Tuesday, May 06, 2008

Non-Audacious Reasons to Hope

by Ken Houghton

If I believed the punditocracy (including most of the web-based supporters of ObamaNation, e.g., here and here* UPDATE: Or here, with a hat tip to Mark Thoma), the "battle" between Their Man and HRC is much more brutal than anything the Republicans will throw at him, and will only damage his support among the Democrats who, since they still have a choice, are voting for her and may not turn up in the general election.* * Or something like that.

So it's nice to see that all the Macro factors (2006 being historic, a large number of retiring Republicans, Presidential popularity in the Nixon-just-be-resignation range) also translate, as Stan Collender details at Capital Gains and Games:
[S]pecial elections are typically dominated by the party in power. The incumbent party can usually, and easily, get its supporters to the polls. Combined with the almost always low-turnout in a special, that gives the incumbent party a huge and frequently insurmoutable advantage.

So what can you say when an insurmoutable advantage turns out not to be enough? What does it mean when the same thing has now happened in Illinois and Louisiana, two very different states in two exceptionally different parts of the country?

Maybe it means that all of those "benefit of the doubt, and besides we're at war" votes in 2004 have come to doubt? Maybe it means four more years of real-wage-losses and more deaths (even without the benefit of seeing the coffins) have taken their toll, and "you can't fool all of the people all of the time" is a truism because it's true.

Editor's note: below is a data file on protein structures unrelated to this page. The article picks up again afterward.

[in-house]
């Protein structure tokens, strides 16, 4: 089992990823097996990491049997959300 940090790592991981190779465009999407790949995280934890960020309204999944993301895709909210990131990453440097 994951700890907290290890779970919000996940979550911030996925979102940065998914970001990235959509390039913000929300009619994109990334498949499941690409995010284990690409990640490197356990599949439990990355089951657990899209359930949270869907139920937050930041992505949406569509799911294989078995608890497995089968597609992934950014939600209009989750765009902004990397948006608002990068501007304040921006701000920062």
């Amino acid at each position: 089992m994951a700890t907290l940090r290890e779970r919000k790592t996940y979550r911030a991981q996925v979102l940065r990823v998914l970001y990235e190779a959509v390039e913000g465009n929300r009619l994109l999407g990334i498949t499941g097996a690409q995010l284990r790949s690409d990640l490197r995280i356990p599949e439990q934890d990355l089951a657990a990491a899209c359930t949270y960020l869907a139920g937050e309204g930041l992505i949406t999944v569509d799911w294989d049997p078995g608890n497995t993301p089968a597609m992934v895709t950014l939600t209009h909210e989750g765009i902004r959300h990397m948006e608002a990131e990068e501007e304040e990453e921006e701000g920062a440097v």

Or maybe it's that running the same play every time gets as boring to MOR and socially-conservative voters as it is to those being tarred. Collender:
[T]he GOP campaign strategy in Louisiana was to tie the Democratic candidate to Barack Obama and Nancy Pelosi and paint the local candidiate as too liberal for the district. If using something as tried and true as the "liberal" label doesn't work, what does that say about what will be effective in November?

Maybe even Harry Reid could win if he were running as a Democrat this year.

*Though "the Sherman's March to the Democratic nomination for President" is a classic, if precious, phrase.

**Many of them appear to expect Obama's supporters not to turn up in the general election if HRC is nominated. Is this really an indication of their candidate's strength?***

***There might be an argument that it would be, but it seems rather specious without details of what those voters will do that is different from what they did, say, in 2004.

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